Figure 3
Effects of amino acid variations of human transient receptor potential vanilloid 1 (hTRPV1) on heat-induced activation. (A and B) Superimposed representative current–temperature relationships of hTRPV1 WT (black) and hTRPV1 SNPs in response to a heat ramp. Currents are relative to the respective maximum response of each cell. Vm =−60 mV. (C) Representative Arrhenius plot of hTRPV1 WT showing a threshold temperature. (D and E) Plots of threshold temperature (D) and ΔH° (E) of hTRPV1 WT and TRPV1 SNPs. Symbols represent scatter dot plot of raw data and the superimposed horizontal lines represent mean ± SEM. *P < 0.05; #P < 0.005 vs TRPV1 WT, Student t test. Numbers of observations are indicated within bars.
Figure 4
Figure 4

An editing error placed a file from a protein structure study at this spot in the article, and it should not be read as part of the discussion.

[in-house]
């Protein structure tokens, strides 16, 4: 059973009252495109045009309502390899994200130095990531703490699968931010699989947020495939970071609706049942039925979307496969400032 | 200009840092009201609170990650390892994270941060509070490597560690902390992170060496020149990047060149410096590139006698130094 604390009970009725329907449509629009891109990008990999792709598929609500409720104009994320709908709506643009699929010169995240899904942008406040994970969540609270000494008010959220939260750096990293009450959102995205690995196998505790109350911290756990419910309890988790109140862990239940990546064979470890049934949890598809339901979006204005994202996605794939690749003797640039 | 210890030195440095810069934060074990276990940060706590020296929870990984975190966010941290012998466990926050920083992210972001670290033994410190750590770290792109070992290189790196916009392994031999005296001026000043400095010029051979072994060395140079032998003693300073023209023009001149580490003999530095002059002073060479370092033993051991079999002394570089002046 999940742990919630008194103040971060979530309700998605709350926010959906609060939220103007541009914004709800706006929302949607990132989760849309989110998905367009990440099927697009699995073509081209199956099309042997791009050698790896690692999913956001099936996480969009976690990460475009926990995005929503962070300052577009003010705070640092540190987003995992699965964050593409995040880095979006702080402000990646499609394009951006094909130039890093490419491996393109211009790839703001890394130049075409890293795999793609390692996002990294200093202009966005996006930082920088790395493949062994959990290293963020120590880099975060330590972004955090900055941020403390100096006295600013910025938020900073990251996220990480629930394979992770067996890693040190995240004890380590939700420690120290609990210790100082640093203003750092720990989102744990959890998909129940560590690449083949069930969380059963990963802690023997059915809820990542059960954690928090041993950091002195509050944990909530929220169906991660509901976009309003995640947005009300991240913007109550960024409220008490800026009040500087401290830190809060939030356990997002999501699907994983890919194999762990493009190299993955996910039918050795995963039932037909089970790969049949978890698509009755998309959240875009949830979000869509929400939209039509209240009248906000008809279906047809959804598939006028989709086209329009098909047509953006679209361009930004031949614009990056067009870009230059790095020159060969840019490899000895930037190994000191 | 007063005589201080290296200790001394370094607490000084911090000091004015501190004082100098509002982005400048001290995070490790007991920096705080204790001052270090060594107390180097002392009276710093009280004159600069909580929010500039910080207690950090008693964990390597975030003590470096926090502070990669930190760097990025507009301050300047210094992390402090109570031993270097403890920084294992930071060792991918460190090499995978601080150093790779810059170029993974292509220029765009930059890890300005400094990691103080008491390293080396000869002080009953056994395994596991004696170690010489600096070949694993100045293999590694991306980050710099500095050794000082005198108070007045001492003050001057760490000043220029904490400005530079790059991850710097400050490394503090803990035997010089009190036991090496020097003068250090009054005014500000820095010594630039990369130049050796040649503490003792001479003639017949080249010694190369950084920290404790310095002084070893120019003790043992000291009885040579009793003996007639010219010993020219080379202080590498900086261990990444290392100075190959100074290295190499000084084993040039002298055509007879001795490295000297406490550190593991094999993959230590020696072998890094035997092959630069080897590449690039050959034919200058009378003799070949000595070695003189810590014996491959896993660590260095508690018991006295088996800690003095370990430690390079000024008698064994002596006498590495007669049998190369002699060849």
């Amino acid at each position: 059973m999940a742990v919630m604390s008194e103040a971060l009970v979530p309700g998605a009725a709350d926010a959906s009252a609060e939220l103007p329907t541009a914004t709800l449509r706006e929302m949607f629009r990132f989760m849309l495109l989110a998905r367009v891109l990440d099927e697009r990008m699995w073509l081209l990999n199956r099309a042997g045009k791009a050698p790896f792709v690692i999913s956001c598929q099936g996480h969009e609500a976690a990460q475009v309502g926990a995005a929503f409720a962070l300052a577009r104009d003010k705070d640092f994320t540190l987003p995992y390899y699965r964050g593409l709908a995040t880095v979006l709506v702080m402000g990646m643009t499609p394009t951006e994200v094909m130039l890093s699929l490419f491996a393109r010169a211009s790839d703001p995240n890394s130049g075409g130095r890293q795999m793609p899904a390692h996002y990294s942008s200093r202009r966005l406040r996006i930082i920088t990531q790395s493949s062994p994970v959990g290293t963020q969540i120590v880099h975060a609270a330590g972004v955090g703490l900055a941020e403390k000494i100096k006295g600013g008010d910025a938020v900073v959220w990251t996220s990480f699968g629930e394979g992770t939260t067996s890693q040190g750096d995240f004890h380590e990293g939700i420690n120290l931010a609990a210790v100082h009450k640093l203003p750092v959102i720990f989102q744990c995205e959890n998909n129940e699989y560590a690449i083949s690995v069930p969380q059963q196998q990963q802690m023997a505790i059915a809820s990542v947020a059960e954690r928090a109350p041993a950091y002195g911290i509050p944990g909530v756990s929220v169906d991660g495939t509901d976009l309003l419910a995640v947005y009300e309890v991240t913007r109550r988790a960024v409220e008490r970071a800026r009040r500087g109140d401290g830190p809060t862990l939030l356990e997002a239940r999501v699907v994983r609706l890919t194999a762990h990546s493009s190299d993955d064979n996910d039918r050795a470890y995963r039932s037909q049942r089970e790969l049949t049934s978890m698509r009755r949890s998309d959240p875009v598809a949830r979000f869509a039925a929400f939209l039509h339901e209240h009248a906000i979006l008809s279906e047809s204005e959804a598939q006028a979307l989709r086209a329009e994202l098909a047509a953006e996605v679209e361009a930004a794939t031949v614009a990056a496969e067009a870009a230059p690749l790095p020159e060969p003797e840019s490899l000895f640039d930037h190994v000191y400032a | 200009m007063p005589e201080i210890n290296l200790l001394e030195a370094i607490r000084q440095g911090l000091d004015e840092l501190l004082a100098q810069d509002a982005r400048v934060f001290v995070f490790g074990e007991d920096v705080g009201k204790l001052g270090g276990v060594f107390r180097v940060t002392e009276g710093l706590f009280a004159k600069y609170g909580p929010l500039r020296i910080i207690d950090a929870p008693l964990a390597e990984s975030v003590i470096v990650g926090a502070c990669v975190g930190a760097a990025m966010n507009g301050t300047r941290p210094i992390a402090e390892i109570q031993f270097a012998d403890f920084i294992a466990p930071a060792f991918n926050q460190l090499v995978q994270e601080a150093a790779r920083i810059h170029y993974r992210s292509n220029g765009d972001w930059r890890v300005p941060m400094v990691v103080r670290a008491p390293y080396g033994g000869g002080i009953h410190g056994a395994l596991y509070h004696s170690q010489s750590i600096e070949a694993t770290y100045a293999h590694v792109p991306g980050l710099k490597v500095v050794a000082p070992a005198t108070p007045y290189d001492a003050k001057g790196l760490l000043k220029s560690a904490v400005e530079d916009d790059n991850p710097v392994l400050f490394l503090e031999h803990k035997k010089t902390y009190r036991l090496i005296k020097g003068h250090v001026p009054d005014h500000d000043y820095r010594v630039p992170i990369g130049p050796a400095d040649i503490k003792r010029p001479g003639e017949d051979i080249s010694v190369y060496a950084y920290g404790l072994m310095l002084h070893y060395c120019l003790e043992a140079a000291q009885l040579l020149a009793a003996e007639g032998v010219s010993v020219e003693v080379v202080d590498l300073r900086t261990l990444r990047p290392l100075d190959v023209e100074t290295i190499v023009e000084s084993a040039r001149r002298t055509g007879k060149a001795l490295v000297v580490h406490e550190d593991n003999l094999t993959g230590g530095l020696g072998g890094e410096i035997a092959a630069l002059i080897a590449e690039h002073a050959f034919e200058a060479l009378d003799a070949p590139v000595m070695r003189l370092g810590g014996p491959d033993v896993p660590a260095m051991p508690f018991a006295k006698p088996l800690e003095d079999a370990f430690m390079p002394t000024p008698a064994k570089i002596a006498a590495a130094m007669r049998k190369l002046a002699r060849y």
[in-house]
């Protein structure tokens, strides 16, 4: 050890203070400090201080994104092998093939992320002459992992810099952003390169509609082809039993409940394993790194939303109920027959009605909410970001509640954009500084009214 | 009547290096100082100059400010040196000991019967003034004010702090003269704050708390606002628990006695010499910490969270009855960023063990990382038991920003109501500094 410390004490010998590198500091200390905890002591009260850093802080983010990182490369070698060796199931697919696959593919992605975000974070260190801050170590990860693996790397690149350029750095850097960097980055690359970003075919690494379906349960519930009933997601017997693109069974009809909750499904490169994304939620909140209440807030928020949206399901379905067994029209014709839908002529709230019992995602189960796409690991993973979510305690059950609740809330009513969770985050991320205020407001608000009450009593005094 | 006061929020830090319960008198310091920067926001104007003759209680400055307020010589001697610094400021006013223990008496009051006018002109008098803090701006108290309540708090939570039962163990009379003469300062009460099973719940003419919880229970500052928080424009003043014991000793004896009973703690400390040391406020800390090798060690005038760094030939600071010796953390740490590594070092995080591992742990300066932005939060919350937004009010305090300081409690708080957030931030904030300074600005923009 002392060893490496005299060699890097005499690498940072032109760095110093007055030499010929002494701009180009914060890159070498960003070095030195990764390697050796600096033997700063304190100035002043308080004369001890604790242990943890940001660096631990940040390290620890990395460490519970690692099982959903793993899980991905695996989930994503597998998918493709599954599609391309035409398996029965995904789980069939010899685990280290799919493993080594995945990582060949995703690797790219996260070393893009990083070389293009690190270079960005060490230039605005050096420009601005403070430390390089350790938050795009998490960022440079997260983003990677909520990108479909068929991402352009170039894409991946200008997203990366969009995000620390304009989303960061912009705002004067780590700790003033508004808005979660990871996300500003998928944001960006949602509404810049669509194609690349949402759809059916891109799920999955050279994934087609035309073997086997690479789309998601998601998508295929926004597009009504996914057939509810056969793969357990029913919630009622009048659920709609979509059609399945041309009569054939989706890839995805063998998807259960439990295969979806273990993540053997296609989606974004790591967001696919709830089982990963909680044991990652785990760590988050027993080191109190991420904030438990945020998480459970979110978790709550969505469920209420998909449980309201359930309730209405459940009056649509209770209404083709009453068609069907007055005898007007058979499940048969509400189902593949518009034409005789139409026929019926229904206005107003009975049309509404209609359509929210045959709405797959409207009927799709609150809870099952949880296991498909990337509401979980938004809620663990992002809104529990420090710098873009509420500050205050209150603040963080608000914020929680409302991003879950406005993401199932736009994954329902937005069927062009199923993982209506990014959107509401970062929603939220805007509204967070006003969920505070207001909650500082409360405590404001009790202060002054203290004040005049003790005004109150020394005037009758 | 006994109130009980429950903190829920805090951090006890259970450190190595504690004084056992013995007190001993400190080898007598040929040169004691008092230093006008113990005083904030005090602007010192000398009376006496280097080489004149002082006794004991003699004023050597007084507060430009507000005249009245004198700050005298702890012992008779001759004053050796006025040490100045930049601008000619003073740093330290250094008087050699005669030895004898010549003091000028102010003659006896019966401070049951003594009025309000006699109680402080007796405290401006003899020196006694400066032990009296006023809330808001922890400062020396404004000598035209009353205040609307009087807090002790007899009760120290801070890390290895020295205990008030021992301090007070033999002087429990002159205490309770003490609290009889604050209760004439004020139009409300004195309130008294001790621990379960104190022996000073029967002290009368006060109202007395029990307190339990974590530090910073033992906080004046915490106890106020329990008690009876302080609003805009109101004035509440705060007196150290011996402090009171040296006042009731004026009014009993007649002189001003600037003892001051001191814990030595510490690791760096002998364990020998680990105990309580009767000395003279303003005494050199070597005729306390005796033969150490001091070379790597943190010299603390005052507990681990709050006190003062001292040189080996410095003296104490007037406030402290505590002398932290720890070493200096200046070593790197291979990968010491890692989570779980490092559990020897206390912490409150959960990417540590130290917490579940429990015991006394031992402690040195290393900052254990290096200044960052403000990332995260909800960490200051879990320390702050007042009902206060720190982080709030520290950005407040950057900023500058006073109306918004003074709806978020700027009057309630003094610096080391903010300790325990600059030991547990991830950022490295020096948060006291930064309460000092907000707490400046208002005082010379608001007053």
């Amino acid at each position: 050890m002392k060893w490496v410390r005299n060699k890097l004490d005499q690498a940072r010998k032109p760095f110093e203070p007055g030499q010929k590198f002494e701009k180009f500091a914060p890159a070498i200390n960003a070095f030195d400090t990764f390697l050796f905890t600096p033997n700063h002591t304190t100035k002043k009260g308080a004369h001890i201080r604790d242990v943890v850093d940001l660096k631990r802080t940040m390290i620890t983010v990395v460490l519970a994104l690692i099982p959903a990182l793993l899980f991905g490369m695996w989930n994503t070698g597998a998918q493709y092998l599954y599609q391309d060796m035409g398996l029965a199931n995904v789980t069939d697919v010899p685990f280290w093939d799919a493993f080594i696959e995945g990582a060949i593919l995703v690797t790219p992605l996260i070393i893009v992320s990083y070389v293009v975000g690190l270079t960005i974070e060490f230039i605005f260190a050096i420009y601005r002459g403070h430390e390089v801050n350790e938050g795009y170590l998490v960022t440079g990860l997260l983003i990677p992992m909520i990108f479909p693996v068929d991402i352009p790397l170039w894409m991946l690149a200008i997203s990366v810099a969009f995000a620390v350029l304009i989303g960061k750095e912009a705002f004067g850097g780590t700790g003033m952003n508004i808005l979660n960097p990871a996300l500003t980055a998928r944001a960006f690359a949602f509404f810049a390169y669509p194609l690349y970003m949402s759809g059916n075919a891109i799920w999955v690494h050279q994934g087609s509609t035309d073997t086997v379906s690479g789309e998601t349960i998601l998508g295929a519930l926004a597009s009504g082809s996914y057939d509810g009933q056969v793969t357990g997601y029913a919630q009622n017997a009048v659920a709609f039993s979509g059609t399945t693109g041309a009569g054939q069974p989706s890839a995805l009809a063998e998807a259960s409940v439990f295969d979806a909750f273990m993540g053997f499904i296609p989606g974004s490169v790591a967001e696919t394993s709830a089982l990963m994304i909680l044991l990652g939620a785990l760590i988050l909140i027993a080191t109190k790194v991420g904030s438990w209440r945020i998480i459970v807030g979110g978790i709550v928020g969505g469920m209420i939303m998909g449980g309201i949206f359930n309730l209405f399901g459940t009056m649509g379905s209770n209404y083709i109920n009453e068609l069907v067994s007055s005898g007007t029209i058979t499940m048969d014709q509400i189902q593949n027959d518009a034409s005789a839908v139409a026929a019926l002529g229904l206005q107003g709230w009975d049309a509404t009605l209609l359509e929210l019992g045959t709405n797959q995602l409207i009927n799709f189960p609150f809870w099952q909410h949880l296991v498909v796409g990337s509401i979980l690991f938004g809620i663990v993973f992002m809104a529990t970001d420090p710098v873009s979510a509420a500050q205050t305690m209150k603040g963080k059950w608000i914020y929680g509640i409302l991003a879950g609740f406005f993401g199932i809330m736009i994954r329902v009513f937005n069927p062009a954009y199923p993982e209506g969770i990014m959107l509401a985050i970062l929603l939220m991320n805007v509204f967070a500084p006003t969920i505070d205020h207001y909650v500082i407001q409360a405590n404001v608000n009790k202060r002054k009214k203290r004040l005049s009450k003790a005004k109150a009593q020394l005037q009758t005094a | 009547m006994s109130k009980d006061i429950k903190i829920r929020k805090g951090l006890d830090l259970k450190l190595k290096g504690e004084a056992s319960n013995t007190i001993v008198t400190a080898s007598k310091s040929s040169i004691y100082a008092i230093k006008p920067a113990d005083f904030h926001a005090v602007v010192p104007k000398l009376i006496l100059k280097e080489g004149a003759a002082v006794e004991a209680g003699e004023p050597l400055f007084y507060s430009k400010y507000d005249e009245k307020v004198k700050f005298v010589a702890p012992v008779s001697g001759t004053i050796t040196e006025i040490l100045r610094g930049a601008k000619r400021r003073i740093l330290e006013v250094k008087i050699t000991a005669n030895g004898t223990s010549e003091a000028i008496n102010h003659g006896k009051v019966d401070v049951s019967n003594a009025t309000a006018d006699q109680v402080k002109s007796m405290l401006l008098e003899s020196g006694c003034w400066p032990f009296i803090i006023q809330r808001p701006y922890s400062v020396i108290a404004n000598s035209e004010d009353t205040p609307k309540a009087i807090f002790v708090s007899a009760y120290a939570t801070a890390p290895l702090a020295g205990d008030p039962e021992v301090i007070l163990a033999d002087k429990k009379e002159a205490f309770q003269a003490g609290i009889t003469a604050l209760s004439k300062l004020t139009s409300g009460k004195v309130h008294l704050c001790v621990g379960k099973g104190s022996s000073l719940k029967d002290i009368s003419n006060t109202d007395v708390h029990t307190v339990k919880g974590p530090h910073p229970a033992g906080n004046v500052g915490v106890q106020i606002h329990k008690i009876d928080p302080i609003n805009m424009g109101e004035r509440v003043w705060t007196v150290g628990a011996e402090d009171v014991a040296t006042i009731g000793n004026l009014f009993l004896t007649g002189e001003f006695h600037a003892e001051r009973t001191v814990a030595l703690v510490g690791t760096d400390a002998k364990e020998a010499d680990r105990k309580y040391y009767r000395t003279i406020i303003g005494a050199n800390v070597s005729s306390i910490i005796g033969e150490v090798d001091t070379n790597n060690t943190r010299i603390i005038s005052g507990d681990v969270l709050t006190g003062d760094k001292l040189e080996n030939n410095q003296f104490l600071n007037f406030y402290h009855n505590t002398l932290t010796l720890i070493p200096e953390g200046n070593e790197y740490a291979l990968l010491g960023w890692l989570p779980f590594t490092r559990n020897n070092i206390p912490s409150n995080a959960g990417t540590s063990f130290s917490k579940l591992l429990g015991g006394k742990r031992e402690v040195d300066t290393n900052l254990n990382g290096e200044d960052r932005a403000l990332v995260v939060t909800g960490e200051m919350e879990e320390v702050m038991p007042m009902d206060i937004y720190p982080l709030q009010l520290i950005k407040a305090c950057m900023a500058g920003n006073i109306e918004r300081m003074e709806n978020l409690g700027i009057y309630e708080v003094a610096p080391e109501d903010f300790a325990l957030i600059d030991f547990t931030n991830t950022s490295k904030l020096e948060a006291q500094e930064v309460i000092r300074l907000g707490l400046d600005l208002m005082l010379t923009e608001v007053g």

Effects of amino acid variations of human transient receptor potential vanilloid 1 (hTRPV1) on the relative permeability of Ca2+ to Na+ (PCa/PNa) after capsaicin-induced and heat-induced activation. (A and B) Representative current traces recorded from HEK293 cells transfected with TRPV1 WT (A) or TRPV1 M315I (B). Currents were evoked by 0.3 μM capsaicin in the presence of 10 mM extracellular Ca2+ (ext C) followed by 0 mM Ca2+ (ext B). The reversal potential (Erev) was measured at the potential where the capsaicin-evoked current traces intersected with the baseline in the presence (upward arrow) or absence (downward arrow) of Ca2+. (C) Relative permeability of Ca2+to Na+(PCa/PNa) upon activation by capsaicin calculated using the Equation described in Methods. *P < 0.05; #P < 0.0005, Student t test. (D and E) Representative current traces recorded from HEK293 cells transfected with TRPV1 WT (A) or TRPV1 I585V (B). Currents were evoked by the application of heat (~43–46°C) in the presence of 10 mM extracellular Ca2+(ext C) followed by 0 mM Ca2+(ext B). Erev was measured at the potential where the heat-evoked current traces intersected the baseline in the presence (upward arrow) or absence (downward arrow) of Ca2+. (F) PCa/PNa upon activation by heat. *P < 0.05; **P < 0.01, Student t test.